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Lethbridge Herald Newspaper Archives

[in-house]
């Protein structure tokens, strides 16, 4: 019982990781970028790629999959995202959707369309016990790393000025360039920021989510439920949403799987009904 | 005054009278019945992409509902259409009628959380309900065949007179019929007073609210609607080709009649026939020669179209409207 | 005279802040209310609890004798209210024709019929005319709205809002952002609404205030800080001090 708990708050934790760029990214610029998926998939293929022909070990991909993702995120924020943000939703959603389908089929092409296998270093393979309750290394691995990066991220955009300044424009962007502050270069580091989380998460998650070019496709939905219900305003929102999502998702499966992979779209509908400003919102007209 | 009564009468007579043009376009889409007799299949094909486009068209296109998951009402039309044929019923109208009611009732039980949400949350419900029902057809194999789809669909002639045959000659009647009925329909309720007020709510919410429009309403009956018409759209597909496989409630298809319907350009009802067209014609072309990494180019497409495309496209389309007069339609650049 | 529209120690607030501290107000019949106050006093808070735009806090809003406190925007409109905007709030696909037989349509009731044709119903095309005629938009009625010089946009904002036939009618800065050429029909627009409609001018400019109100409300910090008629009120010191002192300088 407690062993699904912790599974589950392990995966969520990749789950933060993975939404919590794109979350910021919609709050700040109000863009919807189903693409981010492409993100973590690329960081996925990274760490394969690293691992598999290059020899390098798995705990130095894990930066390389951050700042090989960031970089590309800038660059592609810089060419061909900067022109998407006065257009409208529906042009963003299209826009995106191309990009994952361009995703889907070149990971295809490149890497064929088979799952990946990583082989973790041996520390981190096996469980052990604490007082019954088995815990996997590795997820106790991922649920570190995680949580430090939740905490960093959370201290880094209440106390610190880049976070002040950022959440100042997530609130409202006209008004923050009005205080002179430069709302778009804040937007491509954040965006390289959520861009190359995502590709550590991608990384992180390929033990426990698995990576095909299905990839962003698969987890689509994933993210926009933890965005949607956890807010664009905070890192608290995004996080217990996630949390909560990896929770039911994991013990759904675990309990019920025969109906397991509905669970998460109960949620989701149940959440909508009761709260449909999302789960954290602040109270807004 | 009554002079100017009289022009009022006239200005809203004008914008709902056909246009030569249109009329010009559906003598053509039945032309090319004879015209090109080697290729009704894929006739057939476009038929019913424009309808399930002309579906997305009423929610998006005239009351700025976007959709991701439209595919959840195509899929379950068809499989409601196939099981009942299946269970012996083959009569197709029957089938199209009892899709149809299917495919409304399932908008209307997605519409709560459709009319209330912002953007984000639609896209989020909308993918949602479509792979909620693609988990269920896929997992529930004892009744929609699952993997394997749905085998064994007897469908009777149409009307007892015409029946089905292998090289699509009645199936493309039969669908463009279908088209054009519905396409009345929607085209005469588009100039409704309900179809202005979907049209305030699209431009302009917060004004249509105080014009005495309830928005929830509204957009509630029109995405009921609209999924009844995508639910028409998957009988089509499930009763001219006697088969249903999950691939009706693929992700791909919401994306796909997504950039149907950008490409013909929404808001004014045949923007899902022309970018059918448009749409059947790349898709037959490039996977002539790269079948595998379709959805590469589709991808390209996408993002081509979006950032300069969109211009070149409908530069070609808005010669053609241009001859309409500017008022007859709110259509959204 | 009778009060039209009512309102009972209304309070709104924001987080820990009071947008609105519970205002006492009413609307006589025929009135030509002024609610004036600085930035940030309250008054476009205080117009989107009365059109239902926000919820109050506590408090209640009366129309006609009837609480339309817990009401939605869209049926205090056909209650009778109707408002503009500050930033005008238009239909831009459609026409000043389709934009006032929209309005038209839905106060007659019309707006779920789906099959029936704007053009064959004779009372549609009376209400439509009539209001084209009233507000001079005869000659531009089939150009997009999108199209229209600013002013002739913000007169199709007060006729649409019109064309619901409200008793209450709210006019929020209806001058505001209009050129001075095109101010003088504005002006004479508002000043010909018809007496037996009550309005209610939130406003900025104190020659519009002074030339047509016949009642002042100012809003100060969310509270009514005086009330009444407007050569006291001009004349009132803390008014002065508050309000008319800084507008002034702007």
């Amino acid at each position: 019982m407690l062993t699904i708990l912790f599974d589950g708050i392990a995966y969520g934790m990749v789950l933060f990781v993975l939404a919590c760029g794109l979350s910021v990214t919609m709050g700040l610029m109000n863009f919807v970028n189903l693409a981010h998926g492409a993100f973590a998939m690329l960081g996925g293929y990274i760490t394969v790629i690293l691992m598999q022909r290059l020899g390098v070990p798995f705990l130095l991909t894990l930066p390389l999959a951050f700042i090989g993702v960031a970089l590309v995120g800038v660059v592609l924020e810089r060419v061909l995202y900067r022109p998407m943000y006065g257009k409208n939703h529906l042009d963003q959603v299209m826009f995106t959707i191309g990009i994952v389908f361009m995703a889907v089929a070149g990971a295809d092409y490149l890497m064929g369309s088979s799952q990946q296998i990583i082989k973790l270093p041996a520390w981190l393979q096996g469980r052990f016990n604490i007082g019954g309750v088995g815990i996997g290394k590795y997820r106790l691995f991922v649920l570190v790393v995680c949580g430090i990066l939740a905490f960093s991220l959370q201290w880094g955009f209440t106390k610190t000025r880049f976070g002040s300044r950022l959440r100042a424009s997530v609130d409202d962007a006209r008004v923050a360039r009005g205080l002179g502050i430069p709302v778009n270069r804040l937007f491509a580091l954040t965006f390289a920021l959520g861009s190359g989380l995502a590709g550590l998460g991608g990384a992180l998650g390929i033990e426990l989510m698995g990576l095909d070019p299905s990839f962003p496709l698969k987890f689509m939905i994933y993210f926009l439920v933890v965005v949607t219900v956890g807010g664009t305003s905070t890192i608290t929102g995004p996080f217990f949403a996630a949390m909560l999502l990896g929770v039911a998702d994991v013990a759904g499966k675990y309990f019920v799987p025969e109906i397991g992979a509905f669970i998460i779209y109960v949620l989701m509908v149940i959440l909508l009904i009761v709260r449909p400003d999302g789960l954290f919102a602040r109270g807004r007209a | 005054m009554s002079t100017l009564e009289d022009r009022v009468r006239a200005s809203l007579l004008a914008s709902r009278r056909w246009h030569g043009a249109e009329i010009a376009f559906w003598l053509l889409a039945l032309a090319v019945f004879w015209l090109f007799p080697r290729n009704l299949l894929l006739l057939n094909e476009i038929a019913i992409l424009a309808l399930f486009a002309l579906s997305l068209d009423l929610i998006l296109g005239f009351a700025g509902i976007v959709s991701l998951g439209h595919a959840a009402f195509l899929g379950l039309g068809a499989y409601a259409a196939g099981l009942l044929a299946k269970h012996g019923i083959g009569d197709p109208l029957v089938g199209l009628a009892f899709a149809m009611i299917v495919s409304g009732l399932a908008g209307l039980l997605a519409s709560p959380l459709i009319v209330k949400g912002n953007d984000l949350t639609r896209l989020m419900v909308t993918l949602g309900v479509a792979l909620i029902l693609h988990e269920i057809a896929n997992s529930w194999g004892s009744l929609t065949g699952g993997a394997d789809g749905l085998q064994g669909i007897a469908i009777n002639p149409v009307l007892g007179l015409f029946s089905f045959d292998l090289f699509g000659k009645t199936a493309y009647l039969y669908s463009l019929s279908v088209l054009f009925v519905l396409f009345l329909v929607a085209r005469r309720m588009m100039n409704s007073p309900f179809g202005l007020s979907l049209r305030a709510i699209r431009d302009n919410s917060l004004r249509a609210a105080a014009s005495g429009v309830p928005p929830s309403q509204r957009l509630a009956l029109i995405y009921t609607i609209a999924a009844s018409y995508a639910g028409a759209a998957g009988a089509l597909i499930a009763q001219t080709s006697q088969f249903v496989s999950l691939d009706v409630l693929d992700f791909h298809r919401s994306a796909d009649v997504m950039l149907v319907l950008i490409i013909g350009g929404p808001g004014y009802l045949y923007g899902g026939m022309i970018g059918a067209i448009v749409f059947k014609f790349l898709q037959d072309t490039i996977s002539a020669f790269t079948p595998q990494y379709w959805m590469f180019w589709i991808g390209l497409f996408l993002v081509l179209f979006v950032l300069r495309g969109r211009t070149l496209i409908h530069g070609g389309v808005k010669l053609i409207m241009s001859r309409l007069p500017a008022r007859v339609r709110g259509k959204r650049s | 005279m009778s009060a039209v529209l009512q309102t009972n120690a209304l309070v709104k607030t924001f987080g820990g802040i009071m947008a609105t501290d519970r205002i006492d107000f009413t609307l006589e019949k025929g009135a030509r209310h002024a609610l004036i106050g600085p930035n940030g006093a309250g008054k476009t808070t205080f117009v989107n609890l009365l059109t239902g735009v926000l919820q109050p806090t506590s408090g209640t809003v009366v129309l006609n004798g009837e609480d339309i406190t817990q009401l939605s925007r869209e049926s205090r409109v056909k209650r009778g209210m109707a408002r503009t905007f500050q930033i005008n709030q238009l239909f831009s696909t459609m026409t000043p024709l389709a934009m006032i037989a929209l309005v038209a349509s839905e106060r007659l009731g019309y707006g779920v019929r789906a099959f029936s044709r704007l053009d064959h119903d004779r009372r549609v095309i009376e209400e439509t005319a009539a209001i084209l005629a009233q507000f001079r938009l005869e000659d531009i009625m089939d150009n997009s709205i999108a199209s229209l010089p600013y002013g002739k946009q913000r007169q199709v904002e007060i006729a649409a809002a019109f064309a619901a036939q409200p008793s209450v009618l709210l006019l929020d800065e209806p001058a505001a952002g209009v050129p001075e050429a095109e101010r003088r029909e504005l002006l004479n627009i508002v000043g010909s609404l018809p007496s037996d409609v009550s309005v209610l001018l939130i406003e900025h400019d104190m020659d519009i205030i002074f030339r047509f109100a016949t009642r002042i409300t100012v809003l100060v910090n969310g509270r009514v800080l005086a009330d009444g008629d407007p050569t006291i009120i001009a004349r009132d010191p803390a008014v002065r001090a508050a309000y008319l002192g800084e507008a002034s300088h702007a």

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Lethbridge Herald, The (Newspaper) - February 5, 1974, Lethbridge, Alberta 16 LETHBRIDQE HERALD Tuesday, February Mother Pinzgauer watches her calf search for food. PICTURE BUTTE The first purebred Pinzgauer calf in North America was born on a farm near here a week ago Owned by the five-man Pinzgauer Breeders Ltd., the IKHraund heifer calf is the offspring of a female and male Pinzgauer first im- ported to Lethbridge in September, 1972. Walter V. Boras of Picture Butte, secretary of Pinzgauer Breeders, said me first plans to import the Austrian calUe breeu tu CouoUtf started in I960. After a successful application to import the a group of HMH BIT. BoNS went to Austria in 1971 to select the mate and female Puugauer that would form the foun- dation animals for their exotic cattle After quarantine periods of three months in Austria, six months in Brest, France and three months in St. Pierre near New- foundland, the cattle arrived in They were qn rianotha on a farm la Pktnre be when chosen. The female Pinzgauer wasn't bred until it had recovered from the long quarantine period. The mother animal weighed pounds when it gave birth and within two hours, the new calf was on its feet and feeding, says Mr. Boras. Because the Pinzgauer breed is typically a heavy milking animal, there will be no iiwUeius getting sufficient food for the new calf. In Austria, the breed js used both as a milk cow and for beef production. The milk production of a Pinzgauer is about pounds yearly with a butterfat content of four per cent. This compares with the domestic Hereford which has a milk yield of about pounds annually with a butterfat content of about two per cent Since the first importation, Pinzgauer Breeders has bought nine more heifers and three more bulls. Another three heifers and one additional bull will be bronght from i to Canada tUsfatt. ittfe imported from Anstria for three yean, they will be bred in Southern Alberta to produce more purebred cattle. The Pinzgauer bulls are now being held at Canadian Genetics (Lethbridge) Ltd., a new artificial insemination stud station owned and operated by Pinzgauer Breeders. The semen is available for sale and all 900 brood cows owned by Mr. Boras have been bred with Pinzgauers. With more man half his cows already finished calving, Mr. Boras says about half the calf crop was female. The crossbred bull calves weighed an average of 85 pounds each while the heifer calves weighed about 70 He says the lower weight of the crossbred calves is because the Hereford cows bred to the Pinzgauer bulls were smaller animals than the purebred Pinzgauer mother. Another plus for the Pinzgaoer breeder, says Mr. Boras, is the longer calving life. Female anmmbhave been known .to nave 17 or ll calves before they are taken Herefords can nsuafly be he says ;